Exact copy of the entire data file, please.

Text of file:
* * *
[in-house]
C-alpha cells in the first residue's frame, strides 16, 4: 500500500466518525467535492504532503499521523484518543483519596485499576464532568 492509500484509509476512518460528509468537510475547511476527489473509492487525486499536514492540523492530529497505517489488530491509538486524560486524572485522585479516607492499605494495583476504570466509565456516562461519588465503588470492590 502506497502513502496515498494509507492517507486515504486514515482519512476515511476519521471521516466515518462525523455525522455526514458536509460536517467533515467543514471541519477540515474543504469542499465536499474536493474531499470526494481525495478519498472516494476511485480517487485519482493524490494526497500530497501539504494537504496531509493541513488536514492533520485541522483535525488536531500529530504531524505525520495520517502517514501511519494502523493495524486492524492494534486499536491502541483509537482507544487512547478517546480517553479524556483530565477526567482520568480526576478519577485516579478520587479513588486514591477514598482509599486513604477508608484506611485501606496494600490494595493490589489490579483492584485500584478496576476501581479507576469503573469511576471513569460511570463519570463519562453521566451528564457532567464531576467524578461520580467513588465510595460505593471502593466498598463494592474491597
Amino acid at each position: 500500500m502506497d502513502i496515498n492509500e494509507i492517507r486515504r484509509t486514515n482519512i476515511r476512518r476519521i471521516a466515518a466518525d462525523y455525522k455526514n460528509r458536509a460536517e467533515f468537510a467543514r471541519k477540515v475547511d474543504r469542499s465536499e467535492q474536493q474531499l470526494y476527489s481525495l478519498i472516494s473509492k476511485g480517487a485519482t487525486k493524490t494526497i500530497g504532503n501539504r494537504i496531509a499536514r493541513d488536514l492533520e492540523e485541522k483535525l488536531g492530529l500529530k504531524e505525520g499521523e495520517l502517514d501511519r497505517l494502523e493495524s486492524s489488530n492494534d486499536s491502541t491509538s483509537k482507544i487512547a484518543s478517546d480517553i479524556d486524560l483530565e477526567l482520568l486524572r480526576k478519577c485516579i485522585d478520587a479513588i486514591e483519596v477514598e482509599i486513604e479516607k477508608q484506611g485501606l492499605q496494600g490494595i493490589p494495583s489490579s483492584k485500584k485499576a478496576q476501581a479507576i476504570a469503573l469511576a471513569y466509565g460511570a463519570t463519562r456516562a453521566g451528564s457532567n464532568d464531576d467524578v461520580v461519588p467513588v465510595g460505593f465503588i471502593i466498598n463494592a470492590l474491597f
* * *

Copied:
[in-house]
C-alpha cells in the first residue's frame, strides 16, 4: 500500500466518525467535492504532503499521523484518543483519596485499576464532568 492509500484509509476512518460528509468537510475547511476527489473509492487525486499536514492540523492530529497505517489488530491509538486524560486524572485522585479516607492499605494495583476504570466509565456516562461519588465503588470492590 502506497502513502496515498494509507492517507486515504486514515482519512476515511476519521471521516466515518462525523455525522455526514458536509460536517467533515467543514471541519477540515474543504469542499465536499474536493474531499470526494481525495478519498472516494476511485480517487485519482493524490494526497500530497501539504494537504496531509493541513488536514492533520485541522483535525488536531500529530504531524505525520495520517502517514501511519494502523493495524486492524492494534486499536491502541483509537482507544487512547478517546480517553479524556483530565477526567482520568480526576478519577485516579478520587479513588486514591477514598482509599486513604477508608484506611485501606496494600490494595493490589489490579483492584485500584478496576476501581479507576469503573469511576471513569460511570463519570463519562453521566451528564457532567464531576467524578461520580467513588465510595460505593471502593466498598463494592474491597
Amino acid at each position: 500500500m502506497d502513502i496515498n492509500e494509507i492517507r486515504r484509509t486514515n482519512i476515511r476512518r476519521i471521516a466515518a466518525d462525523y455525522k455526514n460528509r458536509a460536517e467533515f468537510a467543514r471541519k477540515v475547511d474543504r469542499s465536499e467535492q474536493q474531499l470526494y476527489s481525495l478519498i472516494s473509492k476511485g480517487a485519482t487525486k493524490t494526497i500530497g504532503n501539504r494537504i496531509a499536514r493541513d488536514l492533520e492540523e485541522k483535525l488536531g492530529l500529530k504531524e505525520g499521523e495520517l502517514d501511519r497505517l494502523e493495524s486492524s489488530n492494534d486499536s491502541t491509538s483509537k482507544i487512547a484518543s478517546d480517553i479524556d486524560l483530565e477526567l482520568l486524572r480526576k478519577c485516579i485522585d478520587a479513588i486514591e483519596v477514598e482509599i486513604e479516607k477508608q484506611g485501606l492499605q496494600g490494595i493490589p494495583s489490579s483492584k485500584k485499576a478496576q476501581a479507576i476504570a469503573l469511576a471513569y466509565g460511570a463519570t463519562r456516562a453521566g451528564s457532567n464532568d464531576d467524578v461520580v461519588p467513588v465510595g460505593f465503588i471502593i466498598n463494592a470492590l474491597f